July 23, 2020

Want to make your data work for you?

Want to make your data work for you?

Use the internet like you’re part of Gen Z. That means both learning TikTok dances and valuing customization and personalization over a false sense of privacy.

This week on Business Casual, we’re talking about data—how our data is gathered online, where it gets bought and sold, and why we might be entitled to some of the money it makes Big Tech. The conversation started with a teardown of former 2020 hopeful Andrew Yang’s proposed data dividend project.

On today’s episode, we’re asking some important follow-up questions: Does the next generation of tech users even care about their data, where it’s used, and whether they get paid for it?

The short answer is no—because 1) the activist generation has larger concerns than getting a dividend from Big Tech and 2) “People tend to not care about data privacy until they are personally affected.” That’s according to our guest today, Tiffany Zhong, the cofounder and CEO of Zebra IQ and the young entrepreneur once dubbed the Mary Meeker of Gen Z.

  • Zhong says the ways Gen Z grew up—in a mobile-first world—shapes their approach to content consumption, communication, and privacy.
  • Plus, they’re more concerned with things like dismantling systems of racial oppression than they are taking Mark Zuckerberg or Jeff Bezos to task.

 

Many in Gen Z think this way: The value of the content they get from Big Tech and social platforms is greater than the value of their data—some in Gen Z feel that they’re getting the good end of the bargain. But does that give Big Tech free reign over their data?

This is a nuanced conversation about young people and their relationships with data privacy. Check it out now.


Transcript

7.20.20 Morning Brew Tiffany Zhong


Kinsey Grant, Morning Brew business editor and podcast host [00:00:07] Hey, everybody, and welcome to Business Casual, the podcast from Morning Brew, answering your biggest questions in business. I'm your host and Brew business editor, Kinsey Grant. And now, let's get into it. [sound of a ding]


Kinsey [00:00:19] Whether you pronounce it data or data, you know that it matters. The personal details that make you who you are and lift the curtain on the ways that you use the internet are all but invaluable to the big tech companies that make our lives so frictionless. But those personal details are also a huge part of why big tech has become what it is today—an unstoppable force for profit making. And it's not Mark Zuckerberg's can-do attitude that earned Facebook $71 billion in profit last year. It's mostly advertising. And when I say mostly, I mean mostly. Ad revenue accounted for 98.5% of Facebook's 2019 sales. 


Kinsey [00:00:57] And those ad spots are made all the more attractive to marketers because they can be targeted down to basically what you ate for breakfast that morning, for all intents and purposes. That's begged the huge question—one we took on in our last episode with former presidential candidate Andrew Yang. Should we, as the people whose data makes big tech so rich, get a share of the wealth? According to Yang, we should. And that's why he's proposed a Data Dividend Project—to get tech users a portion, albeit a very small portion, of the profit that tech makes off of them. 


Kinsey [00:01:28] But I gotta say, to me, it kind of sounds like a long shot. Big tech already skirts their taxes to the tune of billions of dollars a year—and legally, for the most part. So I have reservations about the likelihood of these CEOs actually greenlighting checks to every user. And even more importantly, I have to wonder if it's even a concern for anyone under the age of 35 or so.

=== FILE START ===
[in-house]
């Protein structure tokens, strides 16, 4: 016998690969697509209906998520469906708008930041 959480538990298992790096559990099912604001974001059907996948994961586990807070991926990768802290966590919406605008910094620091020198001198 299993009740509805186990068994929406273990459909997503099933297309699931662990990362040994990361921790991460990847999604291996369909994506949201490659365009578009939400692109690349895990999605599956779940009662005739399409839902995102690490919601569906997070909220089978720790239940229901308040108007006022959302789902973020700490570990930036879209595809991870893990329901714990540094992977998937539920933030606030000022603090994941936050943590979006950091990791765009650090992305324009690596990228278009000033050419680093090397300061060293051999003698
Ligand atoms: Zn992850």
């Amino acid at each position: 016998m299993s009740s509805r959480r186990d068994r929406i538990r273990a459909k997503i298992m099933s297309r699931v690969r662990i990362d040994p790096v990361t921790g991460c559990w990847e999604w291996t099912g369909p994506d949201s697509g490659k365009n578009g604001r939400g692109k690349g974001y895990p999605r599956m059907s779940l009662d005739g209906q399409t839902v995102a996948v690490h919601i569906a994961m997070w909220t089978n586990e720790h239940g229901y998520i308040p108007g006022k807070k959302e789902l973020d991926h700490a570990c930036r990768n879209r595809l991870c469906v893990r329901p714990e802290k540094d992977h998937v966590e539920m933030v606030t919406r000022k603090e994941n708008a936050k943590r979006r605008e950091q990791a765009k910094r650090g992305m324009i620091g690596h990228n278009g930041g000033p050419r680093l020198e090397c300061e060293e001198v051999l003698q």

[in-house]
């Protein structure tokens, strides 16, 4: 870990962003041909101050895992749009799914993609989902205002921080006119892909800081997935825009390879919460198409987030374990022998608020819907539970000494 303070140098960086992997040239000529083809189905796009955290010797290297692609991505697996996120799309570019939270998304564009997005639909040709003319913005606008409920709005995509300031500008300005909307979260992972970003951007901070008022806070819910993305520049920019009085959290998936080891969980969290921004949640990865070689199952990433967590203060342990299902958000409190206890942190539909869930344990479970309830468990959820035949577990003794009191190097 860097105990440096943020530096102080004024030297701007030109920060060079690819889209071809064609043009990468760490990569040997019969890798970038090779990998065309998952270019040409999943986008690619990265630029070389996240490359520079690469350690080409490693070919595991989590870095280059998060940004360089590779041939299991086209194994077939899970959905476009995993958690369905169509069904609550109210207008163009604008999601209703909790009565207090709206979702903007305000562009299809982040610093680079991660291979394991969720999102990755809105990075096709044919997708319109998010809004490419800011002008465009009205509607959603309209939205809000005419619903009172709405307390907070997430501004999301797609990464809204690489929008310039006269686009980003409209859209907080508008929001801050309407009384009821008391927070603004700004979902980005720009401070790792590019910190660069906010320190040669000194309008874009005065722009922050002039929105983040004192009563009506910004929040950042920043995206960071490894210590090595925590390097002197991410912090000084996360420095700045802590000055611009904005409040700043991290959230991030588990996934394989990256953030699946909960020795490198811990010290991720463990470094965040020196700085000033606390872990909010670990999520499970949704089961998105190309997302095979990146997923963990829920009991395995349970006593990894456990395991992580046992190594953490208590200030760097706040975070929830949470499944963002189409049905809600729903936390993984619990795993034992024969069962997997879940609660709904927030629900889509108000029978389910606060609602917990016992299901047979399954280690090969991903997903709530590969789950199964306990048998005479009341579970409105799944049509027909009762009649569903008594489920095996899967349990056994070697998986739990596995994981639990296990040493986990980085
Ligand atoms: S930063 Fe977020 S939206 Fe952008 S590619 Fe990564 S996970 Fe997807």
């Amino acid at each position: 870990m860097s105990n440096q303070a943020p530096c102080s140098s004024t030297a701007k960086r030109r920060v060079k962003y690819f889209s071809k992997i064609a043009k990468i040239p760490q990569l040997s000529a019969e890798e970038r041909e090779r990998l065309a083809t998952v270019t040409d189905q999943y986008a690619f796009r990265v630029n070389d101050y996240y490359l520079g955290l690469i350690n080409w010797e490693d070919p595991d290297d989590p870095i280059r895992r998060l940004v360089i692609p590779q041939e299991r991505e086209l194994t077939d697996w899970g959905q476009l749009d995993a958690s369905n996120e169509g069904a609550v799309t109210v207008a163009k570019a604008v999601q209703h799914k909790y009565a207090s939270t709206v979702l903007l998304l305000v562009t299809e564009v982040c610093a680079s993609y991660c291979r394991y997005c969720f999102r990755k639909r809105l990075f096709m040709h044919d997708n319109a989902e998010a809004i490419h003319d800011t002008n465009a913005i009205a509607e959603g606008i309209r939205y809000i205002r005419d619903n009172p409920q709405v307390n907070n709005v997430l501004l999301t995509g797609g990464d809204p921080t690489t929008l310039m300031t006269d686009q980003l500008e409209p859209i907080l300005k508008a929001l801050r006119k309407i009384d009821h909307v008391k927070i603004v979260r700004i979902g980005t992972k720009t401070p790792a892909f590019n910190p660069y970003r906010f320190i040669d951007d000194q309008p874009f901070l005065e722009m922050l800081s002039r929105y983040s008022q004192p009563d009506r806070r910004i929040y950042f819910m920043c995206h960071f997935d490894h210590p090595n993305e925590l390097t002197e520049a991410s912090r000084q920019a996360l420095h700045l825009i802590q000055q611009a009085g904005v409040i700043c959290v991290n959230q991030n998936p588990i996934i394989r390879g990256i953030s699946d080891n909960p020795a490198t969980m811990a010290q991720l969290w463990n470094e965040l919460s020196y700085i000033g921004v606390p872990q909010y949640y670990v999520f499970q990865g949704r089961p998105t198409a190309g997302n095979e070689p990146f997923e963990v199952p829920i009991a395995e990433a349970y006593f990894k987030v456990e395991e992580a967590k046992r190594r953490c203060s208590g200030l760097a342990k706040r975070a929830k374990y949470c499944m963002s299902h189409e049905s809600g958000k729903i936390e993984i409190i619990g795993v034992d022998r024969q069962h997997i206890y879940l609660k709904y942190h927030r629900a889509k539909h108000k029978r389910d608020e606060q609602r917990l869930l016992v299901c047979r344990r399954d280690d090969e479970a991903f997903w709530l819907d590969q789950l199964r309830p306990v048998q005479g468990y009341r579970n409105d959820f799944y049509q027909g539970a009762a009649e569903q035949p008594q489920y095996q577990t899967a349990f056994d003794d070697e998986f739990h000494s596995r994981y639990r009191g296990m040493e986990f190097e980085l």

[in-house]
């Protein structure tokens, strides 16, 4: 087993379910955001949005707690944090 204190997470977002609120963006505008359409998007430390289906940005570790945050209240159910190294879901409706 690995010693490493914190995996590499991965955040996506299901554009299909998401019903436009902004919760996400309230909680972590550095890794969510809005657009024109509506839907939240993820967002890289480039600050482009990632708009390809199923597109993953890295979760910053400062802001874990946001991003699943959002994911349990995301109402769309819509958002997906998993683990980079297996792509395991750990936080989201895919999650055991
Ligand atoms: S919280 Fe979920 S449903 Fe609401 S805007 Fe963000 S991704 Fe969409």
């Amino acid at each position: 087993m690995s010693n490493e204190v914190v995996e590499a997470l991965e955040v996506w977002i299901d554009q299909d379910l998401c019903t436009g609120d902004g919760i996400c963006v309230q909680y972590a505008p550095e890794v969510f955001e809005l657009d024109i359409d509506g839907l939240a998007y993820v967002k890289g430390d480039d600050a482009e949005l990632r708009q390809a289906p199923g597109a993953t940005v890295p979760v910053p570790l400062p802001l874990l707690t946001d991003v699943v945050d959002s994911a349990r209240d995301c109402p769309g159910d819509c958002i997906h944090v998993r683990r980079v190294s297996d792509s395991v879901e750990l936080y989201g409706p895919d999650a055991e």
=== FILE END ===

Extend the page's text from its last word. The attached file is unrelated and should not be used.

Kinsey [00:01:50] We grew up online. We entered into the bargain of sharing our data for access to these tech platforms, essentially out of the womb. So to figure out the next generation's view on data and data privacy and maybe even a data dividend, I am bringing in the expert once called the "Mary Meeker of Gen Z," Tiffany Zhong, Gen Z Whisperer. Welcome to Business Casual. 


Tiffany Zhong, Gen Z Whisperer [00:02:11] Thank you for having me. 


Kinsey [00:02:14] I'm very excited to speak today. You have a really, really interesting background. I'll give a little bit of it, and then I want you to also chime in at any point. You were the co-founder and CEO of Zebra IQ, which is a Gen Z audience intelligence company. You specialize in creating communities and helping brands understand and connect with Gen Z, which is a really important generation to connect with. But it also kind of feels like a bit of an undertaking [laughs] to understand Gen Z and, to a lot of people, it's a really, really impactful group of people. So I wonder what it is that you actually do on a day to day. What's your job? 


Tiffany [00:02:46]  What is my job? It's a great question. Changes every day. It changes every few hours. So, right now, I am focused on onboarding a lot of different content creators, actually, from artists to athletes to very different verticals. Basically, we're helping creators build their own [indistinct] communities and at the same time, still helping brands get actionable insights from this audience. And so this will be a very relevant conversation because we really do believe in Gen Z Millennials' users getting paid for their data. 


Tiffany [00:03:26] Taking the money from the big companies to understand this audience. But at the same time, we're paying them to answer these questions as opposed to just stealing their data and selling it where users don't see a profit. Users don't see anything come in. We want it to be a two-sided relationship where both sides benefit. The brands benefit from the insights and the audience, the users, benefit on the monetary side for exchanging their feedback. And so that's what we're focused on right now. As a CEO, I'm hiring. We're fundraising. I do all sorts of different things. But it's a fun job for sure. 


Kinsey [00:04:07] Yeah, I'm sure it is. And I have to say, we put out the ask on Twitter who we should talk about Gen Z and data with, and the overwhelming majority was you have to talk to Tiffany. So, I'm glad that we have you here. And I think that one of the big questions, before we even get into the whole data dividend concept, one of my big questions is what exactly makes Gen Z Gen Z? I've seen some differing reports on what years it is, how many people it is. So to you, can you define Gen Z for the listeners here?